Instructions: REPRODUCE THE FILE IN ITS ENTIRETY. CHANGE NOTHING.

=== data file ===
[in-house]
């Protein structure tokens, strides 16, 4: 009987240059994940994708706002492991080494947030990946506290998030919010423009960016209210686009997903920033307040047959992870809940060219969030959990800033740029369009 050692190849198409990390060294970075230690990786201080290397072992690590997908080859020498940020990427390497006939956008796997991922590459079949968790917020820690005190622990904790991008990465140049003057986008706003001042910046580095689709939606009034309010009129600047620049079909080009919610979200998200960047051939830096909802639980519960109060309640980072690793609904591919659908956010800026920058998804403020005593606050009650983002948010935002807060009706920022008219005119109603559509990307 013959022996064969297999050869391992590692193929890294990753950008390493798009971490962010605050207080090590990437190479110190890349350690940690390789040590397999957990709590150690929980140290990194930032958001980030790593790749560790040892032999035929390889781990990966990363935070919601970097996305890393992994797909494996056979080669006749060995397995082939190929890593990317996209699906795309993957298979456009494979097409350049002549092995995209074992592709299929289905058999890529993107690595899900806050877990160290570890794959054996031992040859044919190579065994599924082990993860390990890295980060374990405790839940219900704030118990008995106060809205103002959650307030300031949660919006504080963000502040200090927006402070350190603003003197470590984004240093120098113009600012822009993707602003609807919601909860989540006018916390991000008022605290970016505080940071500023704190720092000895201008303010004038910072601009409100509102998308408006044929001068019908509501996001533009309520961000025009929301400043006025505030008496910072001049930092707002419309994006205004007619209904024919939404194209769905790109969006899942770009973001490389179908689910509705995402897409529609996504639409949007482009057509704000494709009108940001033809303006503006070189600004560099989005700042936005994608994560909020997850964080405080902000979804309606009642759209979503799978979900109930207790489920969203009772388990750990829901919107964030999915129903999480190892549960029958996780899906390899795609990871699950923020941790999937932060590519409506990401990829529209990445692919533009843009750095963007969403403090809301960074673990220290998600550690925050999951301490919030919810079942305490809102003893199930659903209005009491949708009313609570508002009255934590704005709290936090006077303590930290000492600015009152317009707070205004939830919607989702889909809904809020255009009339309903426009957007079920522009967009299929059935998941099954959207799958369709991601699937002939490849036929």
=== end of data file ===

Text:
[in-house]
């Protein structure tokens, strides 16, 4: 009987240059994940994708706002492991080494947030990946506290998030919010423009960016209210686009997903920033307040047959992870809940060219969030959990800033740029369009 050692190849198409990390060294970075230690990786201080290397072992690590997908080859020498940020990427390497006939956008796997991922590459079949968790917020820690005190622990904790991008990465140049003057986008706003001042910046580095689709939606009034309010009129600047620049079909080009919610979200998200960047051939830096909802639980519960109060309640980072690793609904591919659908956010800026920058998804403020005593606050009650983002948010935002807060009706920022008219005119109603559509990307 013959022996064969297999050869391992590692193929890294990753950008390493798009971490962010605050207080090590990437190479110190890349350690940690390789040590397999957990709590150690929980140290990194930032958001980030790593790749560790040892032999035929390889781990990966990363935070919601970097996305890393992994797909494996056979080669006749060995397995082939190929890593990317996209699906795309993957298979456009494979097409350049002549092995995209074992592709299929289905058999890529993107690595899900806050877990160290570890794959054996031992040859044919190579065994599924082990993860390990890295980060374990405790839940219900704030118990008995106060809205103002959650307030300031949660919006504080963000502040200090927006402070350190603003003197470590984004240093120098113009600012822009993707602003609807919601909860989540006018916390991000008022605290970016505080940071500023704190720092000895201008303010004038910072601009409100509102998308408006044929001068019908509501996001533009309520961000025009929301400043006025505030008496910072001049930092707002419309994006205004007619209904024919939404194209769905790109969006899942770009973001490389179908689910509705995402897409529609996504639409949007482009057509704000494709009108940001033809303006503006070189600004560099989005700042936005994608994560909020997850964080405080902000979804309606009642759209979503799978979900109930207790489920969203009772388990750990829901919107964030999915129903999480190892549960029958996780899906390899795609990871699950923020941790999937932060590519409506990401990829529209990445692919533009843009750095963007969403403090809301960074673990220290998600550690925050999951301490919030919810079942305490809102003893199930659903209005009491949708009313609570508002009255934590704005709290936090006077303590930290000492600015009152317009707070205004939830919607989702889909809904809020255009009339309903426009957007079920522009967009299929059935998941099954959207799958369709991601699937002939490849036929």